Canadian Govt pledges 13 billion to the Forces


Active member
Chris Wattie
National Post

Monday, February 21, 2005

A government promise of $300-million for the purchase of new search and rescue aircraft in last year's budget is stuck in the defence procurement process despite a pledge to fast-track the program.

And critics say that speaks volumes about the sincerity of Liberal promises to increase defence spending in this week's budget, reportedly by $750-million.

"It's a favourite trick," said Dr. David Bercuson, the director of the University of Calgary's Centre for Military and Strategic Studies. "They make a promise and then they spin it out over several years.... It makes you wonder about the promises they're going to make this year, doesn't it?"

In his budget last April, Ralph Goodale, the Finance Minister, promised $300-million to the Canadian Forces to allow them to purchase 15 aircraft "within 12 to 18 months" to replace ageing CC-130 Hercules and CC-150 Buffalos now used for search and rescue duties.

But the air force now says it could be quite a bit longer before new planes are finally delivered to its squadrons.

Captain Jim Hutcheson, a spokesman for the air force, said that for the past year, the project has been stalled in its initial stages, awaiting its "statement of requirement," a technical document listing the performance and other needs that the aircraft must fulfill -- from speed and maximum altitude to cargo capacity and maintenance requirements.

"That part is basically done, pending whatever happens in the defence policy review," he said.

He said the purchase cannot begin to move forward until the Defence Minister introduces a defence policy paper outlining the future direction of the Canadian military, expected sometime next month.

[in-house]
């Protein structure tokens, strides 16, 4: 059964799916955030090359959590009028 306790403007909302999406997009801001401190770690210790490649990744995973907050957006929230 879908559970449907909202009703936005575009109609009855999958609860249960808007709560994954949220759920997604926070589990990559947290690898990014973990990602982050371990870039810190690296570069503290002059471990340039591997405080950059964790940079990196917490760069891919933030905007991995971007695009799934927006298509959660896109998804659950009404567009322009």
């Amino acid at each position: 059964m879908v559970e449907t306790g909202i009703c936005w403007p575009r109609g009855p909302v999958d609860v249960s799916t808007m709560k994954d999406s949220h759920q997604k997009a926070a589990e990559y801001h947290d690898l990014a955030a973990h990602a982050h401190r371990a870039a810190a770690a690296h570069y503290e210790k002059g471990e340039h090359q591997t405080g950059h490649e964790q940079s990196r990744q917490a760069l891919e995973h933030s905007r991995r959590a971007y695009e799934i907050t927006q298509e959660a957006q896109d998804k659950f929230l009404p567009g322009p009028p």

And Capt. Hutcheson acknowledged the prediction in last year's budget that the new aircraft could be bought within a year to 18 months was a bit optimistic. "Yes, it's turning out that way," he said.

"We definitely want it in place by 2010 ... that's when the Buffalo, as it's currently planned, will cease flying. But I know that they want to have it in place before then, because it's a high-priority project and they want to complete it as quickly as possible."

But military analysts say the rescue plane program is symptomatic of an overly complicated purchasing system and time- consuming bureaucracy in the Department of National Defence.

"The procurement process in this country is so drawn-out and convoluted that it's almost impossible for anyone to tell what's going on with any given project at any given time," Dr. Bercuson said.

"The procurement process is broken ... [and] until that's fixed, you cannot do anything to improve the state of our military."

Capt. Hutcheson said once the statement of requirement is completed and approved, a call for bids from aircraft manufacturers will be issued and a contract tendering process will begin, a process that could take more than a year.

After that, the winning company must still build the 15 aircraft and have them tested and accepted by the air force.